There's no way the people of India would just sit there and starve to death. And there's no way that the rest of the world would let them. The same with the other countries.

So people like Paul Ehrlich. George Wald and Peter Gunter are really stupid. It's hard to believe anyone, let alone a scientist, could be stupid enough to believe that the people in India, Asia, Africa, and so forth, would just sit there are starve to death.

So what would happen? There would be riots, demonstrations, and international conferences, but if things got really bad, there would be war. But nobody would just sit there and die of starvation, and these "scientists" are total idiots to believe so.

The stupidity of today's climate scientists

I will show that today's climate scientists are just as stupid as the one that predicted disaster after 1970 Earth Day.

But first, let's make note that climate scientists have been wrong, time after time. Al Gore quoted climate scientists as saying that the Arctic ice cap would disappear completely by 2013, and so those climate scientists were wrong.

And then there's the biggest prediction of them all: That the world will end unless carbon emissions end by 2030. What does that even mean? If the temperature of the earth increases by 1 degree or so, then does everyone burn to death? That's ridiculous. Maybe some polar ice caps will melt and some islands and beach fronts will disappear, but that won't be the end of the earth.

So what will really happen? Once again, the climate scientists are too stupid to understand that even if their predictions about global warming are true, it will mean war.

In fact, there will be one or two world wars in this century with or without climate change. In the last century, there were two world wars, and massive additional wars in Asia and Africa. In every century for millennia, there were massive wars on every continent and every region. So it's 100% certain to happen in this century.

You can already see the signs of it. There are millions of refugees in Asia, Syria, Africa and Latin America traveling in large groups to other countries, including America, Europe and Indonesia. There are sky-high military tensions in China and the Mideast. All that's needed is for some small event to flare up into a regional war, and then a larger war.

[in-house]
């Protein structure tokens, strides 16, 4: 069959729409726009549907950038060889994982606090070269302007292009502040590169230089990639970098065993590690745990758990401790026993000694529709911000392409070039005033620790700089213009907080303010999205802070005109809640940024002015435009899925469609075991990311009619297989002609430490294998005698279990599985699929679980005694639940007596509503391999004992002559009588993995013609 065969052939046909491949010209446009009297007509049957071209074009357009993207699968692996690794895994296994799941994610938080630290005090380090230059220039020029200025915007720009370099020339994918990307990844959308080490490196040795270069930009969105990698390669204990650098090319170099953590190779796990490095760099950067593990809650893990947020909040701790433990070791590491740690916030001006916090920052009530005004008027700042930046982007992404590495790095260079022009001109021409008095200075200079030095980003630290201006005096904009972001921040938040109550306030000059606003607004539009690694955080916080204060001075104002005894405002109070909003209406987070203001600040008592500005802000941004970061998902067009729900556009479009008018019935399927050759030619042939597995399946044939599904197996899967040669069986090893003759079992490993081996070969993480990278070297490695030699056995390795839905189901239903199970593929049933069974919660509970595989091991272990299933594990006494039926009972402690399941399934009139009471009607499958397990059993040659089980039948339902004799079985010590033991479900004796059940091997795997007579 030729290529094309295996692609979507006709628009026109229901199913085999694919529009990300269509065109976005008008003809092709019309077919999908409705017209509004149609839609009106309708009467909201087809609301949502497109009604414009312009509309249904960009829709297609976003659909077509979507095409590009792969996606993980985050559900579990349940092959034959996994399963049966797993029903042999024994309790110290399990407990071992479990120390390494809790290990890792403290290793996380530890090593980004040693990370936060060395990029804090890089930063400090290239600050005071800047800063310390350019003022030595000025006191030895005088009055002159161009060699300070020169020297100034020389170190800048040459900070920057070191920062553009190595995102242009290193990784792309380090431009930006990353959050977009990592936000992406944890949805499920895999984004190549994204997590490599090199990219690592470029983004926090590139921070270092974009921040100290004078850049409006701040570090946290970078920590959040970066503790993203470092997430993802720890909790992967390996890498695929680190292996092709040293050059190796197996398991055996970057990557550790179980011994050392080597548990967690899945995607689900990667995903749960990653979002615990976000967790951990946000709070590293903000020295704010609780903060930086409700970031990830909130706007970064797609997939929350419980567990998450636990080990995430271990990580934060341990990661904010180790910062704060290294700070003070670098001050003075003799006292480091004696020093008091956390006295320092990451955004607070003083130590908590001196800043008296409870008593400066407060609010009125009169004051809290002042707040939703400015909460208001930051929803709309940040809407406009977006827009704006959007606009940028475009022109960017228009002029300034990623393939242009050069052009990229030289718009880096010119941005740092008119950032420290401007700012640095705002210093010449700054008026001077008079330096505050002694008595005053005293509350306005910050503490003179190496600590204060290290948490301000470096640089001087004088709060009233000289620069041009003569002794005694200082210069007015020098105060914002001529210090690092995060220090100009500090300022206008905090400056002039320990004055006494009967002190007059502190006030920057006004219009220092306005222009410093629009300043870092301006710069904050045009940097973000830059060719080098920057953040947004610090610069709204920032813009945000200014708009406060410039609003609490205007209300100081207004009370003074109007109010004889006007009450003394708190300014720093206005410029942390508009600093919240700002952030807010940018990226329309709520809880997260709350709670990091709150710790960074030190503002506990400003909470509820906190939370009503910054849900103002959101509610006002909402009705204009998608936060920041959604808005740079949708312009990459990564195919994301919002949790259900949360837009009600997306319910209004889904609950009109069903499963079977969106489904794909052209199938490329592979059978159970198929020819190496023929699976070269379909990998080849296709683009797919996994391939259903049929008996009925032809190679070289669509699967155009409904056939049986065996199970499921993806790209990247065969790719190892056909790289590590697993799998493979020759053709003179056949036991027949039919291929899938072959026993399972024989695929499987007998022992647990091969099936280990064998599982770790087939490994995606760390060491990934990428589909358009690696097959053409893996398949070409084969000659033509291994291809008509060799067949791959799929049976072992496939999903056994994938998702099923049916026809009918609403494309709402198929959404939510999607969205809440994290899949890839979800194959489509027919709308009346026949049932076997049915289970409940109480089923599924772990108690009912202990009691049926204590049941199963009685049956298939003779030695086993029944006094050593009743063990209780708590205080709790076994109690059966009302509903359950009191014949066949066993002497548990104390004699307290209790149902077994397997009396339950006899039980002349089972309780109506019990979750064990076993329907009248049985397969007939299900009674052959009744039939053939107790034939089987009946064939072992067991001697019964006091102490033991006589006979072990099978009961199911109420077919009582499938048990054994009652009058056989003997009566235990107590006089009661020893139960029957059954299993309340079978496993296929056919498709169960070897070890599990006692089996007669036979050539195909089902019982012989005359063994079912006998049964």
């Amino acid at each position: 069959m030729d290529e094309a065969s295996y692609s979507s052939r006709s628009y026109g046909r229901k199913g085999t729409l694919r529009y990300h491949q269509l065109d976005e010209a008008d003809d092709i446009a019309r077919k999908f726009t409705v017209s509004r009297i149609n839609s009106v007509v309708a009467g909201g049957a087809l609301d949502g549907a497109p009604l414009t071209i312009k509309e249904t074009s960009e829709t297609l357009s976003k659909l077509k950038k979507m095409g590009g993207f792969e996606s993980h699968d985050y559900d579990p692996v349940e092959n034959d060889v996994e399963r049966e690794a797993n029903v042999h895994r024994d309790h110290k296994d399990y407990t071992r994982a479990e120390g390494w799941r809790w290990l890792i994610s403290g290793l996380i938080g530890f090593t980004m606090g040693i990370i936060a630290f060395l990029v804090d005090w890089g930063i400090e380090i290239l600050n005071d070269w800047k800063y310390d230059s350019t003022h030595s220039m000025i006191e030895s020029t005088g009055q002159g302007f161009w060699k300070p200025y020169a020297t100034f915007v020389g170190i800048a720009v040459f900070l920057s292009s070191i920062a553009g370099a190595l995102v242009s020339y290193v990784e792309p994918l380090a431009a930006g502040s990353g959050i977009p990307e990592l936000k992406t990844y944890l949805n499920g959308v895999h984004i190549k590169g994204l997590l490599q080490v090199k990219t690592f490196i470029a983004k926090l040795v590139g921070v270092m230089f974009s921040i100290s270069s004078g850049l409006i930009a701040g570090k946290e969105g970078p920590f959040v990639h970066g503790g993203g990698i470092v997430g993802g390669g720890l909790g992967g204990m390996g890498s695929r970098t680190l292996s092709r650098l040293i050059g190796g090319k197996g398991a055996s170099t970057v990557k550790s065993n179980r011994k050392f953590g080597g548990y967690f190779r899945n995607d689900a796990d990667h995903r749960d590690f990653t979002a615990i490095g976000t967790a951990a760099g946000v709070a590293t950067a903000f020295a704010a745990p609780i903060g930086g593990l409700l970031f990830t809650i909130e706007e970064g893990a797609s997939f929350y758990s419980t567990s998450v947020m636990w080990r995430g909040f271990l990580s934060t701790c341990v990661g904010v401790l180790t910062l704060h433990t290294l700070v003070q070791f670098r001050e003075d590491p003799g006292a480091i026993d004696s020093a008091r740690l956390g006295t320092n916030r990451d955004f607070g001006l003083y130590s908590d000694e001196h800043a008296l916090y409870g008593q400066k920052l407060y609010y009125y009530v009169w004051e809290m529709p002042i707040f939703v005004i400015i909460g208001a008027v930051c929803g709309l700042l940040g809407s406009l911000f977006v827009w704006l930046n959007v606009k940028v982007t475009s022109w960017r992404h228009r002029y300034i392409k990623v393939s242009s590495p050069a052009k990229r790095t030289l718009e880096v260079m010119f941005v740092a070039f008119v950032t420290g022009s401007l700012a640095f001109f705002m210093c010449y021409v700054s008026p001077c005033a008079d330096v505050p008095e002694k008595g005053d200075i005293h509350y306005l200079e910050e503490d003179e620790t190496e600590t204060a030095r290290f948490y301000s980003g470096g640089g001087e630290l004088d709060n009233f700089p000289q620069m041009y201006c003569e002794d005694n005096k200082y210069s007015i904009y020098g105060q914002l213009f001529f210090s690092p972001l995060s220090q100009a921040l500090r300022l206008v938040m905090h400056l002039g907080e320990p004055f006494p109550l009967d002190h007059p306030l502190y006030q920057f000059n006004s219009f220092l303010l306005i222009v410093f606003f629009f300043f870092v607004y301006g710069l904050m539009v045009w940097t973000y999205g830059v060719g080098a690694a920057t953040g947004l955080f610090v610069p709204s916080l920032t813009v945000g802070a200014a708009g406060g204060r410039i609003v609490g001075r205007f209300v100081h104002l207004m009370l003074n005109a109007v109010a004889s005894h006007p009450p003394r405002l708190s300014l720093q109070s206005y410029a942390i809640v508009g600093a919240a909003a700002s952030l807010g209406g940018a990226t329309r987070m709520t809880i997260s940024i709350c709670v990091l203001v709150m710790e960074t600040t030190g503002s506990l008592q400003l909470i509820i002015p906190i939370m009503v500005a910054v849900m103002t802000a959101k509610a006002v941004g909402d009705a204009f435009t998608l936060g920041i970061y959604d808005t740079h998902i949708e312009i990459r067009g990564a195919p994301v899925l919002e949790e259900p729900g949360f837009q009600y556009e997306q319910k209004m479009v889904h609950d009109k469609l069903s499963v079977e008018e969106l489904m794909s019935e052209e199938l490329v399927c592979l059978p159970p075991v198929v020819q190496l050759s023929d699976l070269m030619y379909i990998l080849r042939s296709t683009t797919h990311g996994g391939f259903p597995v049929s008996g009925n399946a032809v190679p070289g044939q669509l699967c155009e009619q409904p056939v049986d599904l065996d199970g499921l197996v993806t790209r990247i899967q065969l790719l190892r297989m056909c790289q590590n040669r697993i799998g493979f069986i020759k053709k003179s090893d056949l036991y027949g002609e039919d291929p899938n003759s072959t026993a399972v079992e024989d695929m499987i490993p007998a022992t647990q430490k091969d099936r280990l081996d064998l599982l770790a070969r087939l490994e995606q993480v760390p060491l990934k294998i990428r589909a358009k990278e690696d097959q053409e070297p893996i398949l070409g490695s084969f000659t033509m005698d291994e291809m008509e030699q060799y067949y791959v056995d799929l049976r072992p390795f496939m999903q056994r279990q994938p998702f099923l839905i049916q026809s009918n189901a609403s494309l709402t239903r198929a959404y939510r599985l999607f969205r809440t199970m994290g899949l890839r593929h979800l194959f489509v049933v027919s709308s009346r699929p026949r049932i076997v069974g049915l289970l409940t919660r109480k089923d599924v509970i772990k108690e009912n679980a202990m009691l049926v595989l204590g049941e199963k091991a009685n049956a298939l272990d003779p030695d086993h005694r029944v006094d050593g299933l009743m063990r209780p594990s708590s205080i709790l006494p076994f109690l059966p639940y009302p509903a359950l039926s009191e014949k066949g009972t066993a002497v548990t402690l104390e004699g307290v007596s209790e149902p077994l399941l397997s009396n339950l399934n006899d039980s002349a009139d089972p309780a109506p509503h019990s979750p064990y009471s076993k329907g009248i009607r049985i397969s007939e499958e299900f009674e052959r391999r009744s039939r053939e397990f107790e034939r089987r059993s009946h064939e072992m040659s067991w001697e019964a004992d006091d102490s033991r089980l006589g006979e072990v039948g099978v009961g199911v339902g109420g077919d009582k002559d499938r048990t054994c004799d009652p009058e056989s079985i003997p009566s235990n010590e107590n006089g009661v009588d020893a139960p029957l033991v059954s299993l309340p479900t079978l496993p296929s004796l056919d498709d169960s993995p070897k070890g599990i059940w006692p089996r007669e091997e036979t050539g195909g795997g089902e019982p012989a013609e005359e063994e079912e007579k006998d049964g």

And what of the Paris treaty and climate change? That's just a silly fantasy anyway. The only country reducing carbon emissions is the United States, and all the other major countries are increasing their carbon emissions. In particular, China is aggressively planning a massive number of new coal-fired power plans. China needs these as it prepares to launch a world war, and will not stop building them under any circumstances.

Getting back to those kids who are protesting climate change in cities around the world, some of them have said that they won't have kids, because how can you bring kids into a world to be destroyed by climate change?

Well, with world war coming, now they have another reason not to have kids.

John Xenakis is author of: "World View: War Between China and Japan: Why America Must Be Prepared" (Generational Theory Book Series, Book 2), June 2019, Paperback: 331 pages, with over 200 source references, $13.99


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18-Sep-19 World View -- Asian countries concerned about oil price spike after attack on Saudi facilities

Identifying Iran as the perpetrator

by John J. Xenakis

This morning's key headlines from

Asian countries concerned about oil price spike after attack on Saudi facilities

This image provided by the US government and DigitalGlobe shows damage to the infrastructure at Saudi Aramco’s Abqaiq oil processing facility in Buqyaq. (AP)
This image provided by the US government and DigitalGlobe shows damage to the infrastructure at Saudi Aramco’s Abqaiq oil processing facility in Buqyaq. (AP)

Sunday's attack on Saudi Arabia's oil infrastructure is raising concerns in four Asian countries -- China, India, Japan and South Korea -- that the world's oil markets have just taken a sharp turn for the worst that will result in continuing worldwide oil disruption and far higher prices.

The governments of China, India, Japan and South Korea have harsh differences in many areas. China's criminal annexation of the South China Sea has infuriated everyone. Japan and South Korea are having a trading war that is becoming increasingly serious and hostile every day. China and India have numerous border conflicts, and were at war in the 1960s.

But the four countries are united in their concerns about the possibility of oil prices spiking, which would hurt all of their economies. In particular, all four are warning the US against a war with Iran, which would hugely destabilize the global oil markets, and send prices sky high.